Darryl the Wizard Smile
DarryltheWizard
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with a snuffed out flame." Albert Einstein
RonCalhoun
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Independence, KY USA
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Does anyone know where you can find visualized instructions for a magic class?

I'm looking for something I would be allowed to reprint.

Ron Calhoun
Belleque
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Hi Ron,

David Ginn had a set of notes or a short booklet that had effects to be used in a magic class(ginnmagic.com, I believe). When I first started teaching magic classes that is what I used a lot. I also like the effects that David Copperfield used in his project magic program. We used them in several classes we taught at a children's hospital in Portland, Oregon. I think they might still be available through his website.

Mondo,

I have used many of the same ideas shared here, but one of the best resources I ever had for teaching a magic class was a cassette tape by the late Brian Flora called "Teaching a Magic Class for children". It is a great resource, but I don't know if it is still available. It covered everything from what effects to use, and how to book classes to how to deal with disruptive students and send home an inexpensive magic kit for each child. If you can find it, it would be a great resource!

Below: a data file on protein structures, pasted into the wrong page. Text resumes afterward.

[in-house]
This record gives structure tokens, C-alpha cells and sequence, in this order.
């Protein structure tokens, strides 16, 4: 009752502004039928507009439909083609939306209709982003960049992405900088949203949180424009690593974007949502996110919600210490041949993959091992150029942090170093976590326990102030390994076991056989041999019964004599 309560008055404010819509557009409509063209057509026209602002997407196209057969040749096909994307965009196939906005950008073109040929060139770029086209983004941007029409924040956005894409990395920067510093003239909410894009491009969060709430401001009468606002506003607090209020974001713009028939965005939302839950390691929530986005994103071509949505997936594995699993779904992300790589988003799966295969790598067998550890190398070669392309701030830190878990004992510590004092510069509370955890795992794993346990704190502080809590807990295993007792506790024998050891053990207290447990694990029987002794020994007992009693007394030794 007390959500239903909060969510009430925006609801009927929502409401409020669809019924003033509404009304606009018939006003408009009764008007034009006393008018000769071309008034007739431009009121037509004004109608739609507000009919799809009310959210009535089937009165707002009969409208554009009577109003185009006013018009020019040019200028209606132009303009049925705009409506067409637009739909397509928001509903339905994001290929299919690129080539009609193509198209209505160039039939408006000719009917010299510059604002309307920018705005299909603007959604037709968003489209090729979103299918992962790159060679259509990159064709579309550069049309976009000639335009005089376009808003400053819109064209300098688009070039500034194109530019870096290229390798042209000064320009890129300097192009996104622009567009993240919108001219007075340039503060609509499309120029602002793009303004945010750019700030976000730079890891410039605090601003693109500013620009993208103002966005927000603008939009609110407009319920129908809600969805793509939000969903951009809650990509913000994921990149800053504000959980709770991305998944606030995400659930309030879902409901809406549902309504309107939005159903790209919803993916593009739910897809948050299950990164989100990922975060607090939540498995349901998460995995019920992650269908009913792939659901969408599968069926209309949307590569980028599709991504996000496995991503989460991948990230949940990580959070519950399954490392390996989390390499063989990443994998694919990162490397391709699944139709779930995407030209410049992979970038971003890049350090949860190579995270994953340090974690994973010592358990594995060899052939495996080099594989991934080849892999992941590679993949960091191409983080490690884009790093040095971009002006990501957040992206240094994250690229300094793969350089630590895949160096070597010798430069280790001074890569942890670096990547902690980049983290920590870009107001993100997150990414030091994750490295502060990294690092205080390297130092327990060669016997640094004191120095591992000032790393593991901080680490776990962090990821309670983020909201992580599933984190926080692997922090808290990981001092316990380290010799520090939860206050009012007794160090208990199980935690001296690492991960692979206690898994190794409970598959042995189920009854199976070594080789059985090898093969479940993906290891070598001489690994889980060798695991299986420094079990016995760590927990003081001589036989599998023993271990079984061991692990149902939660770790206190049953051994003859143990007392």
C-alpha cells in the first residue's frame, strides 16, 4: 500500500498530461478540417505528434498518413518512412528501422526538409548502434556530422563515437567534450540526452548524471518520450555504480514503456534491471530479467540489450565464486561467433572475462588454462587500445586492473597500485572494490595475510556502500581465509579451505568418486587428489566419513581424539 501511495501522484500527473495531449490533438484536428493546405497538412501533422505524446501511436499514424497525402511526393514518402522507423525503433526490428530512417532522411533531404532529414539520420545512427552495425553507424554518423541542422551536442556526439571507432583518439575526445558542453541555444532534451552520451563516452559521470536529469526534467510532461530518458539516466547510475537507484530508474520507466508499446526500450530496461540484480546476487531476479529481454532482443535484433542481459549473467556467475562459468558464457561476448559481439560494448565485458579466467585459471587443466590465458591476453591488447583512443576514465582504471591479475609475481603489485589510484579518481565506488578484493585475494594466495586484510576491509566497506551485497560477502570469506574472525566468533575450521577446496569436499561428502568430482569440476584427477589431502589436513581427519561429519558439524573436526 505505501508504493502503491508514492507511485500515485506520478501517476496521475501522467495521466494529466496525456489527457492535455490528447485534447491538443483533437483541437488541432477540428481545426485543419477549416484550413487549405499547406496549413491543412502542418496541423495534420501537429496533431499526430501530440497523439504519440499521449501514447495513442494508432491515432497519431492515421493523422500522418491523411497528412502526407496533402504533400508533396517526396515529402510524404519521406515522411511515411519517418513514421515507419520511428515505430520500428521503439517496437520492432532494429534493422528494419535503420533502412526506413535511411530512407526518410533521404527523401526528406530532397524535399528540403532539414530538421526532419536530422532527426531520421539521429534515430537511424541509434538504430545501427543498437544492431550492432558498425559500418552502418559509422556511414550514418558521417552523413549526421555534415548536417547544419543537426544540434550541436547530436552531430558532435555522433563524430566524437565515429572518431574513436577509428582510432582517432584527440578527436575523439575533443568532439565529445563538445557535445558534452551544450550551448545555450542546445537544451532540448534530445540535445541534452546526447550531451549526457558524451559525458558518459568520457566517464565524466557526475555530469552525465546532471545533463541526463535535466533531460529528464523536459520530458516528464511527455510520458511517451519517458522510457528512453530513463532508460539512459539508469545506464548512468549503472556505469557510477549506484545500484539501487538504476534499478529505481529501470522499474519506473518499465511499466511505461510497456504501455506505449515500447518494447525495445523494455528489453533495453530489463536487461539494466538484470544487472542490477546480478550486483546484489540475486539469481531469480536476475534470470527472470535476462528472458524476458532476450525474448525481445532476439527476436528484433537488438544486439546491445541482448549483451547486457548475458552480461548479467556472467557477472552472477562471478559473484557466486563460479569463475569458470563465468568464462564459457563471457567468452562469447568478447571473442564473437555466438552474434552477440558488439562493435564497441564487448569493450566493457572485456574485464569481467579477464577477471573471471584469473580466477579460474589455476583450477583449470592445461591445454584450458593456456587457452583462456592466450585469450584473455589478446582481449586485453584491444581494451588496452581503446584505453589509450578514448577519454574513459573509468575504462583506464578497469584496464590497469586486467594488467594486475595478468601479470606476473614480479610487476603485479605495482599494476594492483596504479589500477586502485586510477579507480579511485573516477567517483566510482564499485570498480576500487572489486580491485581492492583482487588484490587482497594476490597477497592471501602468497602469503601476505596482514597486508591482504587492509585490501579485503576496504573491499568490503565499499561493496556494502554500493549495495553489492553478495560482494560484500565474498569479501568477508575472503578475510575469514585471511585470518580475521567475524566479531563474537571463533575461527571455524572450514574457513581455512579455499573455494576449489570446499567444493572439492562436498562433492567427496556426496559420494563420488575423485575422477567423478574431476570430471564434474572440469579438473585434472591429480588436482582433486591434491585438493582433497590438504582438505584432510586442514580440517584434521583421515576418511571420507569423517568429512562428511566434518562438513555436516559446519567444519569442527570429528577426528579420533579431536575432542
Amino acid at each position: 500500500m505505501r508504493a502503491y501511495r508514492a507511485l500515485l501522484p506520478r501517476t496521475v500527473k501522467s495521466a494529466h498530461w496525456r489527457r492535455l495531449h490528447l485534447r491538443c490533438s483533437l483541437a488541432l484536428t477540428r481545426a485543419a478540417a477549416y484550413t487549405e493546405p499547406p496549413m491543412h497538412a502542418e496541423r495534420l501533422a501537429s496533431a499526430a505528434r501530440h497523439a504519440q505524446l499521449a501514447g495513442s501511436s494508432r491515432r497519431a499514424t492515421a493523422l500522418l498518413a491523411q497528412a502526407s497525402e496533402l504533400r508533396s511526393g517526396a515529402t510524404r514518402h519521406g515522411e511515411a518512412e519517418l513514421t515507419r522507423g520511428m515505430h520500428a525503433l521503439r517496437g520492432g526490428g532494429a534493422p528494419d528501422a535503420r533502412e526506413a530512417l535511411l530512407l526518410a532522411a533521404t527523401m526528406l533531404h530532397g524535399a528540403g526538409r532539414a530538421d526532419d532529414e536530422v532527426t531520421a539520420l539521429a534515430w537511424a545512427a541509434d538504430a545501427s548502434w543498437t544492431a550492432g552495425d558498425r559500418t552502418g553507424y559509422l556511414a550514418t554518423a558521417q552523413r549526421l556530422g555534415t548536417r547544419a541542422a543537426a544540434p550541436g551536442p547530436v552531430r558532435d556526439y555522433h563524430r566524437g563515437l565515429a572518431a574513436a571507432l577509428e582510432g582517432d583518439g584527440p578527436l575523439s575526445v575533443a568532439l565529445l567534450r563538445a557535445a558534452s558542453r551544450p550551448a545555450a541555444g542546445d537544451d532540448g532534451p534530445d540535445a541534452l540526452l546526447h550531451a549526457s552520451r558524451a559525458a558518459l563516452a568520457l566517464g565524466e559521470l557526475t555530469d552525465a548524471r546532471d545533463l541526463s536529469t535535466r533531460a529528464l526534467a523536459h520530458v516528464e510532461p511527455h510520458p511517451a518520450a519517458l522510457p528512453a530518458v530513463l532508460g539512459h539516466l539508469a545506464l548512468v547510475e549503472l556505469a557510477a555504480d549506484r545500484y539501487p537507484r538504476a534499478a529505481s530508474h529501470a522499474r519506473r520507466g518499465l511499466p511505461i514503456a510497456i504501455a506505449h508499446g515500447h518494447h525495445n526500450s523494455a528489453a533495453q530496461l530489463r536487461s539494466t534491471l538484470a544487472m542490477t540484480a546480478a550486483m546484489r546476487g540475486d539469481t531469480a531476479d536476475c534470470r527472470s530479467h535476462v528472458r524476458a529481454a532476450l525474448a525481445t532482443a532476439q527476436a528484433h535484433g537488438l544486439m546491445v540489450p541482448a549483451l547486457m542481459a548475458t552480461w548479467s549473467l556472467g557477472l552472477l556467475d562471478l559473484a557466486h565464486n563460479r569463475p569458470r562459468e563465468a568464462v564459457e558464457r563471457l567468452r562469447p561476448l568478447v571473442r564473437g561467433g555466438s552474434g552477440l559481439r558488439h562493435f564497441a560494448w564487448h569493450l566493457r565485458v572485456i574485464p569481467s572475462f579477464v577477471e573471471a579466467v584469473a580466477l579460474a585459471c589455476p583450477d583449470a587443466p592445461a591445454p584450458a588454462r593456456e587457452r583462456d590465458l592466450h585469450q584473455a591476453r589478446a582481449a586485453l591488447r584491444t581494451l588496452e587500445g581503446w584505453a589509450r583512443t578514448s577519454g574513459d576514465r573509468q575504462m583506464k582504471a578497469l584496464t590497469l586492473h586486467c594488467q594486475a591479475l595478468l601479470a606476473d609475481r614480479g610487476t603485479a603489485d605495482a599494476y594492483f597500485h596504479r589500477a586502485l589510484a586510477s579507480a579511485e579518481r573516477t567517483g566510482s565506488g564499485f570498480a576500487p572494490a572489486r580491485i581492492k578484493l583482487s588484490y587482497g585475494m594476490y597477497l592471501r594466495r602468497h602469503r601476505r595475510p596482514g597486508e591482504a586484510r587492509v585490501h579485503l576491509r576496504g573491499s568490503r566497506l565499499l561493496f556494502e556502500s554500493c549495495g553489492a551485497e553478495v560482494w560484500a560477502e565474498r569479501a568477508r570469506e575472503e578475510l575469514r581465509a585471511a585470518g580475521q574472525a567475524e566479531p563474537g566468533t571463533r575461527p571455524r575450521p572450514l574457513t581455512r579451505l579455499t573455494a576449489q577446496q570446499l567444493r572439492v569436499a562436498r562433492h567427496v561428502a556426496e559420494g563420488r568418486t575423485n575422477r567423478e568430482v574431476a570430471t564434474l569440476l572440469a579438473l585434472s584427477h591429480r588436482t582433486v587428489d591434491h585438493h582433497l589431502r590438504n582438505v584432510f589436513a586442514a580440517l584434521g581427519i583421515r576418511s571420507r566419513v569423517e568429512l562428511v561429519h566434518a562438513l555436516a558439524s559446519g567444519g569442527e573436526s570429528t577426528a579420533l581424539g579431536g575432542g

The most important thing I learned from the tape was that we need to teach a magic principle with each effect as well as the effect itself. I have used this principle throughout the last 20 years of teaching classes, and I have seen a lot of students not only remain interested in magic outside the class but also learn to enjoy the process of creating their own effects and patter. This is even happening in the class I teach for kid's with special needs (which is my favorite hour of my week)!

I hope this helps!

Brett
Misty Lee
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Hi, Ron!

There's a local fella here that does a nice job teaching both kids and adults, and he may just be able to help you. His name is Andy Makar, and he can be contacted via his site:

http://www.magicfunman.com